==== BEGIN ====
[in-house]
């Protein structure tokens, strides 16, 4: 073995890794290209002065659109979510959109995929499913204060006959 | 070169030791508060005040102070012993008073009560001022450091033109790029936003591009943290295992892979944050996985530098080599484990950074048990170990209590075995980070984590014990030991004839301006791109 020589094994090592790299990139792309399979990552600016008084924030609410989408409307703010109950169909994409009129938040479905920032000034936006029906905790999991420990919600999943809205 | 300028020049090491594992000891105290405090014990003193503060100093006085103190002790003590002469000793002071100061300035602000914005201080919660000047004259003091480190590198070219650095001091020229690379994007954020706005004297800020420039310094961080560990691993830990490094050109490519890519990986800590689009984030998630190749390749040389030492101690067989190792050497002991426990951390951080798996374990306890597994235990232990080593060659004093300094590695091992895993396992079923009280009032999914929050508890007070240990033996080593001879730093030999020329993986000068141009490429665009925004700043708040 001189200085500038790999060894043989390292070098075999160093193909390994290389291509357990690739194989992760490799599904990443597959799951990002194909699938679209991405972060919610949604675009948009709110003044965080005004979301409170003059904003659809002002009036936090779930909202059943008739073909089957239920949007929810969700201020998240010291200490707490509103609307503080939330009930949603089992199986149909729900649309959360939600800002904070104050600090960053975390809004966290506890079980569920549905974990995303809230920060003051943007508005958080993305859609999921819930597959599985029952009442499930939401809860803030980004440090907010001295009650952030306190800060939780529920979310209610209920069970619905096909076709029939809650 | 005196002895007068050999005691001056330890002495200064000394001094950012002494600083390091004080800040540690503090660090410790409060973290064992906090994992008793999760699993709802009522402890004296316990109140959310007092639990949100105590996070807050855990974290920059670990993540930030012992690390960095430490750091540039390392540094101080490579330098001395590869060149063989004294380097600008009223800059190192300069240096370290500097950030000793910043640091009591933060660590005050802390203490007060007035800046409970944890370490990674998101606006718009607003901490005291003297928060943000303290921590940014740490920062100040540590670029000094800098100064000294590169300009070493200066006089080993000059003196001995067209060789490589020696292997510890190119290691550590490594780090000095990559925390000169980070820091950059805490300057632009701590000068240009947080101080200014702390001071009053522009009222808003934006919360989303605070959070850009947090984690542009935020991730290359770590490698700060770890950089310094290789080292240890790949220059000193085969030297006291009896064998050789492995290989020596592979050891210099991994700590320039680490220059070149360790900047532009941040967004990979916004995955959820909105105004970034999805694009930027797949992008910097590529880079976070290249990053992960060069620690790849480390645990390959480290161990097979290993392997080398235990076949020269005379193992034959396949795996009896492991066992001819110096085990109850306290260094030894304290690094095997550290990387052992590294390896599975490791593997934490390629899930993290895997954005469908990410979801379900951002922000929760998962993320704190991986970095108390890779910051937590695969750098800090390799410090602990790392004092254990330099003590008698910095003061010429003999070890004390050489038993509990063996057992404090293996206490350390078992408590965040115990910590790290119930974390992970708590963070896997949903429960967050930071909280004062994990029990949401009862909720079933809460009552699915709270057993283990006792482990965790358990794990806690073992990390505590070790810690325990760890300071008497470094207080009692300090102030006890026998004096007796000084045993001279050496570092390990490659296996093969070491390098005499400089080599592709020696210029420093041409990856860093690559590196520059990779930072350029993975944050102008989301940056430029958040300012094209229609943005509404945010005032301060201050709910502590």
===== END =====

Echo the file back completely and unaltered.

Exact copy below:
[in-house]
């Protein structure tokens, strides 16, 4: 073995890794290209002065659109979510959109995929499913204060006959 | 070169030791508060005040102070012993008073009560001022450091033109790029936003591009943290295992892979944050996985530098080599484990950074048990170990209590075995980070984590014990030991004839301006791109 020589094994090592790299990139792309399979990552600016008084924030609410989408409307703010109950169909994409009129938040479905920032000034936006029906905790999991420990919600999943809205 | 300028020049090491594992000891105290405090014990003193503060100093006085103190002790003590002469000793002071100061300035602000914005201080919660000047004259003091480190590198070219650095001091020229690379994007954020706005004297800020420039310094961080560990691993830990490094050109490519890519990986800590689009984030998630190749390749040389030492101690067989190792050497002991426990951390951080798996374990306890597994235990232990080593060659004093300094590695091992895993396992079923009280009032999914929050508890007070240990033996080593001879730093030999020329993986000068141009490429665009925004700043708040 001189200085500038790999060894043989390292070098075999160093193909390994290389291509357990690739194989992760490799599904990443597959799951990002194909699938679209991405972060919610949604675009948009709110003044965080005004979301409170003059904003659809002002009036936090779930909202059943008739073909089957239920949007929810969700201020998240010291200490707490509103609307503080939330009930949603089992199986149909729900649309959360939600800002904070104050600090960053975390809004966290506890079980569920549905974990995303809230920060003051943007508005958080993305859609999921819930597959599985029952009442499930939401809860803030980004440090907010001295009650952030306190800060939780529920979310209610209920069970619905096909076709029939809650 | 005196002895007068050999005691001056330890002495200064000394001094950012002494600083390091004080800040540690503090660090410790409060973290064992906090994992008793999760699993709802009522402890004296316990109140959310007092639990949100105590996070807050855990974290920059670990993540930030012992690390960095430490750091540039390392540094101080490579330098001395590869060149063989004294380097600008009223800059190192300069240096370290500097950030000793910043640091009591933060660590005050802390203490007060007035800046409970944890370490990674998101606006718009607003901490005291003297928060943000303290921590940014740490920062100040540590670029000094800098100064000294590169300009070493200066006089080993000059003196001995067209060789490589020696292997510890190119290691550590490594780090000095990559925390000169980070820091950059805490300057632009701590000068240009947080101080200014702390001071009053522009009222808003934006919360989303605070959070850009947090984690542009935020991730290359770590490698700060770890950089310094290789080292240890790949220059000193085969030297006291009896064998050789492995290989020596592979050891210099991994700590320039680490220059070149360790900047532009941040967004990979916004995955959820909105105004970034999805694009930027797949992008910097590529880079976070290249990053992960060069620690790849480390645990390959480290161990097979290993392997080398235990076949020269005379193992034959396949795996009896492991066992001819110096085990109850306290260094030894304290690094095997550290990387052992590294390896599975490791593997934490390629899930993290895997954005469908990410979801379900951002922000929760998962993320704190991986970095108390890779910051937590695969750098800090390799410090602990790392004092254990330099003590008698910095003061010429003999070890004390050489038993509990063996057992404090293996206490350390078992408590965040115990910590790290119930974390992970708590963070896997949903429960967050930071909280004062994990029990949401009862909720079933809460009552699915709270057993283990006792482990965790358990794990806690073992990390505590070790810690325990760890300071008497470094207080009692300090102030006890026998004096007796000084045993001279050496570092390990490659296996093969070491390098005499400089080599592709020696210029420093041409990856860093690559590196520059990779930072350029993975944050102008989301940056430029958040300012094209229609943005509404945010005032301060201050709910502590």